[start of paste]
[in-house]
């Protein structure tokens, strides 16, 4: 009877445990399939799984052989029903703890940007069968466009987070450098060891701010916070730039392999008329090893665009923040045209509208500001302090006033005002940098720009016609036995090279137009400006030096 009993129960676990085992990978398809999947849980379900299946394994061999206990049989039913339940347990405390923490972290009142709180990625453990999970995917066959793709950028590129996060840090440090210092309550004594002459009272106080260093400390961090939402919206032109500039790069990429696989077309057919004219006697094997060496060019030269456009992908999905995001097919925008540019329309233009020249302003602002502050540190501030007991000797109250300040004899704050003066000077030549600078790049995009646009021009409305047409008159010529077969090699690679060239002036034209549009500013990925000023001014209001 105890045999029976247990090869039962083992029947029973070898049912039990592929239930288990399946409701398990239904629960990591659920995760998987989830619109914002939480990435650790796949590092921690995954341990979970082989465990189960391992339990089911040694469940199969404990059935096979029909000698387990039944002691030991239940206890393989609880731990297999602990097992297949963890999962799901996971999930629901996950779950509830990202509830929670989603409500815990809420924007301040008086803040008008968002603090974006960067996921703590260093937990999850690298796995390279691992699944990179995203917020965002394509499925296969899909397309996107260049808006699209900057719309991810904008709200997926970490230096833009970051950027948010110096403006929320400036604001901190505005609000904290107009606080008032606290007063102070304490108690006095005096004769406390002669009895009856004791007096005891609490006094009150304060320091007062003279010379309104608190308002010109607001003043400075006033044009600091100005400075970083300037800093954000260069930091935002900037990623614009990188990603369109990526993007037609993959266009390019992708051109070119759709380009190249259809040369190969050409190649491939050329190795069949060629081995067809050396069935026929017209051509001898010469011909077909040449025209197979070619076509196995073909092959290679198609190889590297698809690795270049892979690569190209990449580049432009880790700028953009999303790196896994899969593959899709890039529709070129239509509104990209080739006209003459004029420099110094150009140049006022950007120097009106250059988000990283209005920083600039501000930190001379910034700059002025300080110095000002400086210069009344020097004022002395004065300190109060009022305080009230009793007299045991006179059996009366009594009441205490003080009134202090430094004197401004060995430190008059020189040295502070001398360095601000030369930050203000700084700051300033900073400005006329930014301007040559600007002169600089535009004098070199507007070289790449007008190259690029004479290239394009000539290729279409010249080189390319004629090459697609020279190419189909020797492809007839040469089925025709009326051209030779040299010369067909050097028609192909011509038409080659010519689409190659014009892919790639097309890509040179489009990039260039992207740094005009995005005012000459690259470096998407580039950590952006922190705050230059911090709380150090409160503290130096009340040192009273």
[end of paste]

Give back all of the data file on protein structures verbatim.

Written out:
[in-house]
């Protein structure tokens, strides 16, 4: 009877445990399939799984052989029903703890940007069968466009987070450098060891701010916070730039392999008329090893665009923040045209509208500001302090006033005002940098720009016609036995090279137009400006030096 009993129960676990085992990978398809999947849980379900299946394994061999206990049989039913339940347990405390923490972290009142709180990625453990999970995917066959793709950028590129996060840090440090210092309550004594002459009272106080260093400390961090939402919206032109500039790069990429696989077309057919004219006697094997060496060019030269456009992908999905995001097919925008540019329309233009020249302003602002502050540190501030007991000797109250300040004899704050003066000077030549600078790049995009646009021009409305047409008159010529077969090699690679060239002036034209549009500013990925000023001014209001 105890045999029976247990090869039962083992029947029973070898049912039990592929239930288990399946409701398990239904629960990591659920995760998987989830619109914002939480990435650790796949590092921690995954341990979970082989465990189960391992339990089911040694469940199969404990059935096979029909000698387990039944002691030991239940206890393989609880731990297999602990097992297949963890999962799901996971999930629901996950779950509830990202509830929670989603409500815990809420924007301040008086803040008008968002603090974006960067996921703590260093937990999850690298796995390279691992699944990179995203917020965002394509499925296969899909397309996107260049808006699209900057719309991810904008709200997926970490230096833009970051950027948010110096403006929320400036604001901190505005609000904290107009606080008032606290007063102070304490108690006095005096004769406390002669009895009856004791007096005891609490006094009150304060320091007062003279010379309104608190308002010109607001003043400075006033044009600091100005400075970083300037800093954000260069930091935002900037990623614009990188990603369109990526993007037609993959266009390019992708051109070119759709380009190249259809040369190969050409190649491939050329190795069949060629081995067809050396069935026929017209051509001898010469011909077909040449025209197979070619076509196995073909092959290679198609190889590297698809690795270049892979690569190209990449580049432009880790700028953009999303790196896994899969593959899709890039529709070129239509509104990209080739006209003459004029420099110094150009140049006022950007120097009106250059988000990283209005920083600039501000930190001379910034700059002025300080110095000002400086210069009344020097004022002395004065300190109060009022305080009230009793007299045991006179059996009366009594009441205490003080009134202090430094004197401004060995430190008059020189040295502070001398360095601000030369930050203000700084700051300033900073400005006329930014301007040559600007002169600089535009004098070199507007070289790449007008190259690029004479290239394009000539290729279409010249080189390319004629090459697609020279190419189909020797492809007839040469089925025709009326051209030779040299010369067909050097028609192909011509038409080659010519689409190659014009892919790639097309890509040179489009990039260039992207740094005009995005005012000459690259470096998407580039950590952006922190705050230059911090709380150090409160503290130096009340040192009273």